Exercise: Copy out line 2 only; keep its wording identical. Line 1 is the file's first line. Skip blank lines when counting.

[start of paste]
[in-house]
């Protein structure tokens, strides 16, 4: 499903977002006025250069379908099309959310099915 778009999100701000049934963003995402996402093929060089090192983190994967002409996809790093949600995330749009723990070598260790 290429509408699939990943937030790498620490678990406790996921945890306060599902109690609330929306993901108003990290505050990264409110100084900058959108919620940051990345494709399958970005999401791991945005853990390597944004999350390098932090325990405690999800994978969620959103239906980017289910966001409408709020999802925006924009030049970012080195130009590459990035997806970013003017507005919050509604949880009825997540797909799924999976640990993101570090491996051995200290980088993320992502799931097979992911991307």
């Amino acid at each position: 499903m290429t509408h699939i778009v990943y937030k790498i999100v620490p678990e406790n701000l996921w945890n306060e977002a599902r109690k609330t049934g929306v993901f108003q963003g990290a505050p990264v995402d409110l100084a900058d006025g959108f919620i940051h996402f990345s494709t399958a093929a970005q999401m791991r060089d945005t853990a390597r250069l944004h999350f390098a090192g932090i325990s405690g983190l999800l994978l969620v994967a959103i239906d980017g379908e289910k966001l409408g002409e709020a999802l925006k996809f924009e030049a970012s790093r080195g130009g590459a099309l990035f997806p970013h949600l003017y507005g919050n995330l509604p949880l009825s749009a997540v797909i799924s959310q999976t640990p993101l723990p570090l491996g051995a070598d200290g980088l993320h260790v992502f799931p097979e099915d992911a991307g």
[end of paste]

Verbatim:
């Protein structure tokens, strides 16, 4: 499903977002006025250069379908099309959310099915 778009999100701000049934963003995402996402093929060089090192983190994967002409996809790093949600995330749009723990070598260790 290429509408699939990943937030790498620490678990406790996921945890306060599902109690609330929306993901108003990290505050990264409110100084900058959108919620940051990345494709399958970005999401791991945005853990390597944004999350390098932090325990405690999800994978969620959103239906980017289910966001409408709020999802925006924009030049970012080195130009590459990035997806970013003017507005919050509604949880009825997540797909799924999976640990993101570090491996051995200290980088993320992502799931097979992911991307």